Before I came here, I wasn't a huge fan of the Israel apartheid analogy. I still think it's a flawed analogy, largely because of the fact that within the pre-1967 borders of Israel, the million-plus Palestinians have Israeli citizenship and de jure equal rights. That's not to say that the situation of Palestinian citizens of Israel is perfect by any means, but it's not a situation where people lack access to core citizenship rights, such as the right to vote, solely because of their membership in a certain racial or ethnic group. Within the West Bank, Palestinians do live under a system of military law that denies them rights granted to Jewish residents, but I'm not sure it's appropriate to compare the situation there to apartheid, because these areas are at least nominally not a part of Israel. Again, that's not to say that the situation of those living under occupation is good, only that it's not directly comparable to the situation that existed in South Africa. The analogy's probably at its strongest in the context of East Jerusalem, where Palestinians lack citizenship rights even though the territory at issue has been permanently annexed to Israel, but East Jerusalem is a tiny part of the territory between the Jordan River and the Red Sea. Even there, the situation is a little different-Palestinians at least have the opportunity to apply for citizenship, although as far as I know it's under conditions that make it nearly impossible in reality. Of course, the overall situation has the potential to change for the worse in the form of permanent annexation in the territories without concomitant granting of rights to the Palestinians living there, which would spread the East Jerusalem situation to the land as a whole.
During my time here, I'm not really sure that my position on the apartheid analogy has changed that much. I still think that the occupation is wrong, and that there are a lot of problems with discrimination against Palestinian citizens of Israel, and I feel that I have more evidence for these beliefs, but I still think that the apartheid analogy is inapt for the reasons I mentioned. So why am I writing this, then?
Today, I stumbled upon this 1989 op-ed about apartheid in South Africa, written by a white South African during the peak of international pressure on South Africa to end apartheid. I was stunned by the similarities between the rhetoric used in the op-ed and the rhetoric used by right-wing pro-Israel groups; I joked to a friend that you could replace the proper nouns and get an AIPAC brochure (seriously, look for yourself). The factually questionable claims, such as the idea that the land at issue was uninhabited before the arrival of the group in power; the attempts to change the subject to problems in other countries in the region; the argument that anyone who opposes the actions of the country at issue must be a misinformed, brainwashed, bleeding-heart liberal-it's all there.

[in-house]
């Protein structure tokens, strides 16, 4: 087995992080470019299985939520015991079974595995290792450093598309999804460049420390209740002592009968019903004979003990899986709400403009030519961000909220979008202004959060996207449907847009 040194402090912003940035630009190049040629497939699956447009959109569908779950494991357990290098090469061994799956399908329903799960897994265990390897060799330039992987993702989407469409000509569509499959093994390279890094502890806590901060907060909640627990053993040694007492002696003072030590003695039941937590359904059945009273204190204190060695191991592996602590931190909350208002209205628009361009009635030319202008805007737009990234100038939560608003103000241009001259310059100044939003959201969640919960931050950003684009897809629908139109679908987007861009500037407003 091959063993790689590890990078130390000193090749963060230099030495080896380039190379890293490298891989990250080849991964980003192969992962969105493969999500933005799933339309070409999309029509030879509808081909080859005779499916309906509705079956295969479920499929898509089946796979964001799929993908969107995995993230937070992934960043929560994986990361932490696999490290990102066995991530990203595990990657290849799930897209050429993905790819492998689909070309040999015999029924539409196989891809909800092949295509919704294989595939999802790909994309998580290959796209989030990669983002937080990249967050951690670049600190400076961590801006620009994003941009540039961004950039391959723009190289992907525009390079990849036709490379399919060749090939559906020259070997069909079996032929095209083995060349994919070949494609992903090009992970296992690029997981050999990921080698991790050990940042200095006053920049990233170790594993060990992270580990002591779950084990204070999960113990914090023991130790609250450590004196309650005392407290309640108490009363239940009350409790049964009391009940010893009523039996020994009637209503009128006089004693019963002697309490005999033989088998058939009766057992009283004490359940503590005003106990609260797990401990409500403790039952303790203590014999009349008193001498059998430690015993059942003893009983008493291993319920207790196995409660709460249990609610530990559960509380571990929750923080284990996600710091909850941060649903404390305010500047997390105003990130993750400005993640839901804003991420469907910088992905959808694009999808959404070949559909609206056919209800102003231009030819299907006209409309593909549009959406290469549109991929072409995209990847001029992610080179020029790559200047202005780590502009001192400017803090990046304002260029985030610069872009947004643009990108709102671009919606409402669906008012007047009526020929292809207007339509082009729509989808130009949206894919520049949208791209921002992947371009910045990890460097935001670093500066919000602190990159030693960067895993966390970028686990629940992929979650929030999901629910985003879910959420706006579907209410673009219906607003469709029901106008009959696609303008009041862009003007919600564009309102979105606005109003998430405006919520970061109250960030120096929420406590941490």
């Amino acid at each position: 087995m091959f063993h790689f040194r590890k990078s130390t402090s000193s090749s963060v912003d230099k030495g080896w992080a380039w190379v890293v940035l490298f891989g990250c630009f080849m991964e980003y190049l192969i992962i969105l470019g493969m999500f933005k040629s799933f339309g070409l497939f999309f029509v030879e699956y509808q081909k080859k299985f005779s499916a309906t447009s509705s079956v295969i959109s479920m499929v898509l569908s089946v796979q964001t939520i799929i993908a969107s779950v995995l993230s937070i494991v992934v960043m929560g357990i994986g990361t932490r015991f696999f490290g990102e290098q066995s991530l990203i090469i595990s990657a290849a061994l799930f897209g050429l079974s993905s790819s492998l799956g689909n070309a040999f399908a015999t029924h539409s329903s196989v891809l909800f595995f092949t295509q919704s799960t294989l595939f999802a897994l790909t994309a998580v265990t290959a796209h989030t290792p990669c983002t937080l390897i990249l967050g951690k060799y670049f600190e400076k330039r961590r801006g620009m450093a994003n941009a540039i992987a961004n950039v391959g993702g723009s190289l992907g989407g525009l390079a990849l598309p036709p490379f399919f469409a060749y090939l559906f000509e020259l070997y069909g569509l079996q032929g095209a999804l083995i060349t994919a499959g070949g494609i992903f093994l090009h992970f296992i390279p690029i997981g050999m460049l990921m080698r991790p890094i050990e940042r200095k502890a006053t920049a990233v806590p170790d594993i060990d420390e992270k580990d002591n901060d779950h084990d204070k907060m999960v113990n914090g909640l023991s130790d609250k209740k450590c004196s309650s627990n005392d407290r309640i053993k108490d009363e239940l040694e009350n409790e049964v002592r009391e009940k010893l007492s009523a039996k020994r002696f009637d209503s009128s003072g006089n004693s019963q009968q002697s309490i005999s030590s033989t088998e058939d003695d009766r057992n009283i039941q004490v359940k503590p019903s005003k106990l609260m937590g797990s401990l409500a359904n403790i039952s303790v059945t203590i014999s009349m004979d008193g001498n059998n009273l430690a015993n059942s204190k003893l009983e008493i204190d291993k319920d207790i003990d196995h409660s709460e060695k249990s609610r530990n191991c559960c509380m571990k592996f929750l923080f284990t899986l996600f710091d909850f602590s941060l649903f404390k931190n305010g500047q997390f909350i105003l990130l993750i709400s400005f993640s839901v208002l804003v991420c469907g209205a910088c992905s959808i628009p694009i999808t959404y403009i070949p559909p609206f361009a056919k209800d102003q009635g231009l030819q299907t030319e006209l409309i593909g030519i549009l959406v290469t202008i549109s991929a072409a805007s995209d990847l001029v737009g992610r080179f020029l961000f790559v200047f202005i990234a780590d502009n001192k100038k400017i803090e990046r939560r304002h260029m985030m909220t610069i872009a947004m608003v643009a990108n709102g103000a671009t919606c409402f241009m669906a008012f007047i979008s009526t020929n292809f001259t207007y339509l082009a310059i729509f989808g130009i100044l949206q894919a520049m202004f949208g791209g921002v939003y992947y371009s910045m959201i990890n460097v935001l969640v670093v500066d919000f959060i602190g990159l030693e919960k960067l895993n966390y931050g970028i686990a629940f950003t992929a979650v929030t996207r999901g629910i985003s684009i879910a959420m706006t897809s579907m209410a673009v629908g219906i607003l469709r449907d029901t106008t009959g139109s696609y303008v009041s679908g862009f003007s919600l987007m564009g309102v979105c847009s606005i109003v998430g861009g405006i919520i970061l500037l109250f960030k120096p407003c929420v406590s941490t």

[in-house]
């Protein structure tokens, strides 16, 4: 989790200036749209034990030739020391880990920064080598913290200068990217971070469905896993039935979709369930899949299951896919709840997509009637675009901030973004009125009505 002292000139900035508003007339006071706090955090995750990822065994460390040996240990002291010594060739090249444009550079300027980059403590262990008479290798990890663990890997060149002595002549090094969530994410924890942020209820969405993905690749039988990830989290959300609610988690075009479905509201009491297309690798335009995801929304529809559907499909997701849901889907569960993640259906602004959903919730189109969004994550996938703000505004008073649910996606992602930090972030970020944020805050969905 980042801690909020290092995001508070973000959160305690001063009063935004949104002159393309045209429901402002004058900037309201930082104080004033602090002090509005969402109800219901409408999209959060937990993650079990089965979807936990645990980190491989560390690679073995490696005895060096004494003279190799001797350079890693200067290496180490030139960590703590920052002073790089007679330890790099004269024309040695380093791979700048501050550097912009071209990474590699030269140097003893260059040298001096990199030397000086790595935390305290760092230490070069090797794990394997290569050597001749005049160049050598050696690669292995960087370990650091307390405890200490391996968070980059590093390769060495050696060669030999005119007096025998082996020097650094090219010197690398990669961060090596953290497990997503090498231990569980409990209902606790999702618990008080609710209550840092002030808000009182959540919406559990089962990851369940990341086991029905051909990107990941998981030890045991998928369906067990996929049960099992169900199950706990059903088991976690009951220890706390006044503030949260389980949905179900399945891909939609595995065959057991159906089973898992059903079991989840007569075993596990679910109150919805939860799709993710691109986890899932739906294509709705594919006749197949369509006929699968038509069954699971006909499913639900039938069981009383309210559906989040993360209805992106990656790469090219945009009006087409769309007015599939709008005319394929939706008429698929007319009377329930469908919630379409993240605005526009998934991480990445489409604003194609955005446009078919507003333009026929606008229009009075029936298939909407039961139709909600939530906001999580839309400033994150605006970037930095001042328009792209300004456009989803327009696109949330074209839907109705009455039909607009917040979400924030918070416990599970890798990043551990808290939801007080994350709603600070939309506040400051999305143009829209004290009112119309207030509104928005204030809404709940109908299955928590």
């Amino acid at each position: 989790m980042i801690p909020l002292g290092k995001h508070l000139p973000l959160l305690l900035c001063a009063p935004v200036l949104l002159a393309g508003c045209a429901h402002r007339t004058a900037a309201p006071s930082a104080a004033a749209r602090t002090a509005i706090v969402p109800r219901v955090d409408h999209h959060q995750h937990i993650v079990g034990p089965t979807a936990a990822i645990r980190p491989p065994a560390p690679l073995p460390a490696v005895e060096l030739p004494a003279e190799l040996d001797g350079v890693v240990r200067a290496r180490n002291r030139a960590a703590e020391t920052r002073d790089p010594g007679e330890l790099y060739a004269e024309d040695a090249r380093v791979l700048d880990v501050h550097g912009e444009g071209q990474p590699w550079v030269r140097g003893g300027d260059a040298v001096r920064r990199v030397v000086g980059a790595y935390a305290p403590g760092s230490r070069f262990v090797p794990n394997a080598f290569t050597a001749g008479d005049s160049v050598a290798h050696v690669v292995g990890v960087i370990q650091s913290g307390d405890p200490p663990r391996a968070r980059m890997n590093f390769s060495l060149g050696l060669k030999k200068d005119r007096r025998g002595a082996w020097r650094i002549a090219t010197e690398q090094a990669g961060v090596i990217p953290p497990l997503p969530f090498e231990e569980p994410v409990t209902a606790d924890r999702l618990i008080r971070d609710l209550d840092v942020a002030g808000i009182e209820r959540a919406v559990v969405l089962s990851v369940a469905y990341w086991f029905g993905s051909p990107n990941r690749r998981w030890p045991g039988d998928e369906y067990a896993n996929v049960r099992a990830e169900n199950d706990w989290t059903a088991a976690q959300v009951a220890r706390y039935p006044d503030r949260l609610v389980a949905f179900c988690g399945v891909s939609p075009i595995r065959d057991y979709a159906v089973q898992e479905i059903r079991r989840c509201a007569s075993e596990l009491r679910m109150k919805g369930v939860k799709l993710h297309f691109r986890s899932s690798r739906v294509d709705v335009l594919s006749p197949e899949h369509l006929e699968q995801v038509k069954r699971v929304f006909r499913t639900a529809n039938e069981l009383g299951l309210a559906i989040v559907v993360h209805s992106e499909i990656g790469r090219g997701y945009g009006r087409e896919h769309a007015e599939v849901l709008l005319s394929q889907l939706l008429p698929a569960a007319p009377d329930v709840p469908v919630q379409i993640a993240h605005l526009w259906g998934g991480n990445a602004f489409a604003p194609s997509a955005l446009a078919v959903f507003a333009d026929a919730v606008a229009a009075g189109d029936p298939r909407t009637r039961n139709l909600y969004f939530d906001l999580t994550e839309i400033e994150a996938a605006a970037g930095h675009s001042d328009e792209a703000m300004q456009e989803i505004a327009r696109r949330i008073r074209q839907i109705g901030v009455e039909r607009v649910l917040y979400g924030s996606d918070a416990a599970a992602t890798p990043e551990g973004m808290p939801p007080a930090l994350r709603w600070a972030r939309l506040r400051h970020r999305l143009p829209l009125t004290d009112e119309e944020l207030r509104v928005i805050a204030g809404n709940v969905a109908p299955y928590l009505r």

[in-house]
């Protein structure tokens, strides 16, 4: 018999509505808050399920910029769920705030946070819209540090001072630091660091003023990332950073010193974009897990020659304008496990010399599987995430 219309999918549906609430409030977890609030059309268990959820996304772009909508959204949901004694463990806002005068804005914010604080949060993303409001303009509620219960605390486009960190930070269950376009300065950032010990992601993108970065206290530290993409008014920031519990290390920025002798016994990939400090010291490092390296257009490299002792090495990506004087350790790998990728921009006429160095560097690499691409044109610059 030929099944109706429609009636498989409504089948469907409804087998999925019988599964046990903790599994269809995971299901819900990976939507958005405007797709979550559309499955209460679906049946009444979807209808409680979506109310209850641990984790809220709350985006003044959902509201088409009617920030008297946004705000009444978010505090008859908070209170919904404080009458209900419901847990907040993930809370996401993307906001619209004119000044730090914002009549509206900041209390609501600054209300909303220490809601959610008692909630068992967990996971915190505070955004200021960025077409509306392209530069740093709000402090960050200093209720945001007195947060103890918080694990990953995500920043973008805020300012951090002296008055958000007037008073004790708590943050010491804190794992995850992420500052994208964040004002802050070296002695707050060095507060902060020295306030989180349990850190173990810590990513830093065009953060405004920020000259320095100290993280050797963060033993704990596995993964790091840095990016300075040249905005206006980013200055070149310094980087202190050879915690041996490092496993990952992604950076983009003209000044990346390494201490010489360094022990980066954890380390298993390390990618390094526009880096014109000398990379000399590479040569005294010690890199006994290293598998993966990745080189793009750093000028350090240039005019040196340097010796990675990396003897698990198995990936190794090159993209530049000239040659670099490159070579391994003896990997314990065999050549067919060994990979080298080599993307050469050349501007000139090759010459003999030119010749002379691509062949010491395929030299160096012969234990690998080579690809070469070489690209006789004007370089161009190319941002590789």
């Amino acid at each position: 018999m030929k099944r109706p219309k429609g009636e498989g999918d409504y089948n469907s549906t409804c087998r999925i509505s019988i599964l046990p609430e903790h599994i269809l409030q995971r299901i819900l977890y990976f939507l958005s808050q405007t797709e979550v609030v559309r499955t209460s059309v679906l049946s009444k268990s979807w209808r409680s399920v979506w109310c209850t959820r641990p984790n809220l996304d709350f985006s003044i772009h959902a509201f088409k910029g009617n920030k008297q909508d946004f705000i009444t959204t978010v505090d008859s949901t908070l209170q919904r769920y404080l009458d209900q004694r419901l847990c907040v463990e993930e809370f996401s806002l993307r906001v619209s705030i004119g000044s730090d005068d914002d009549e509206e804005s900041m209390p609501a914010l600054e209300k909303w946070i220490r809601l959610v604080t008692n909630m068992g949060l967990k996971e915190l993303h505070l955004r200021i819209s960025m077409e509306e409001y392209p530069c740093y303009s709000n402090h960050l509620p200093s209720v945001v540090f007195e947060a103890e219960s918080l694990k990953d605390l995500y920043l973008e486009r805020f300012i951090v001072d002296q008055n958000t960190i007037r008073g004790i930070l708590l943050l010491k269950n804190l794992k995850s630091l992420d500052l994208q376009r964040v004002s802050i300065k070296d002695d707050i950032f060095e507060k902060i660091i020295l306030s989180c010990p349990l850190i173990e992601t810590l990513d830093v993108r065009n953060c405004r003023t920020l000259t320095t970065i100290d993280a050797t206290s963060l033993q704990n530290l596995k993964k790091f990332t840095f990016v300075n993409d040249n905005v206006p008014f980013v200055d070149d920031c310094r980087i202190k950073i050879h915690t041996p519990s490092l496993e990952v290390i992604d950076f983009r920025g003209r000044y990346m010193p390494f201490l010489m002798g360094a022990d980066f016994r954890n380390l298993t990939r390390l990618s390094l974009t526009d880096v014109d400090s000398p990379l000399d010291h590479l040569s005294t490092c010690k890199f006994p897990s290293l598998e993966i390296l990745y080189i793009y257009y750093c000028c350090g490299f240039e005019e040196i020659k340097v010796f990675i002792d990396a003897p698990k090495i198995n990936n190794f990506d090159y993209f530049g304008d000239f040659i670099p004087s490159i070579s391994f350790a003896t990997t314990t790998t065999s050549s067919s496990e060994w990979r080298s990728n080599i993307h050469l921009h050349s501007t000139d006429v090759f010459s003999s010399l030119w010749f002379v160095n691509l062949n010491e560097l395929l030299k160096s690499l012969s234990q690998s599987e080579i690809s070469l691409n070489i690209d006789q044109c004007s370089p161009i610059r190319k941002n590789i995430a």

Obviously, the fact that defenders of the status quo in Israel/Palestine use the same rhetoric as defenders of apartheid in South Africa does not logically imply that Israel is an apartheid state. That argument would be fallacious for a whole bunch of reasons, actually. Nevertheless, I certainly think that these clearly evident rhetorical similarities should be cause for some soul-searching among those on the Zionist right, both within Israel and abroad. The rhetoric is just too similar, and noxious.
It's also bad reasoning-instead of addressing the merits of the issues raised by opponents of the status quo, the tendency is to deflect through changing the subject to other countries or by questioning the motives of their opponents. I think people can detect bad reasoning, even if they don't have the vocabulary to describe it is that, and react negatively. It's one of the reasons why there's so much hostility over the issue in the United States, I think. If anything it would be helpful for the Zionist right's cause to reject this kind of rhetoric, and instead make the case for their beliefs about Israeli policy in good faith. There are plenty of good arguments for a fairly hawkish position on Israel that don't require this type of dismissive reasoning that's so reminiscent of the reasoning used by the defenders of apartheid: to name a few, there's the historic connection of the Jewish people to the land, the UN mandate for a Jewish state on at least part of the land, and the need for security in the face of very real anti-Semitism (as opposed to anti-occupation or anti-Israeli policy sentiment, but that's another post) and religious extremism that threatens the people of Israel. To the extent that so-called right-wing defenders of Israel don't use these arguments, and instead reach for the bad arguments used by defenders of apartheid South Africa-well, I think it's fair to ask some serious questions about their motives and goals.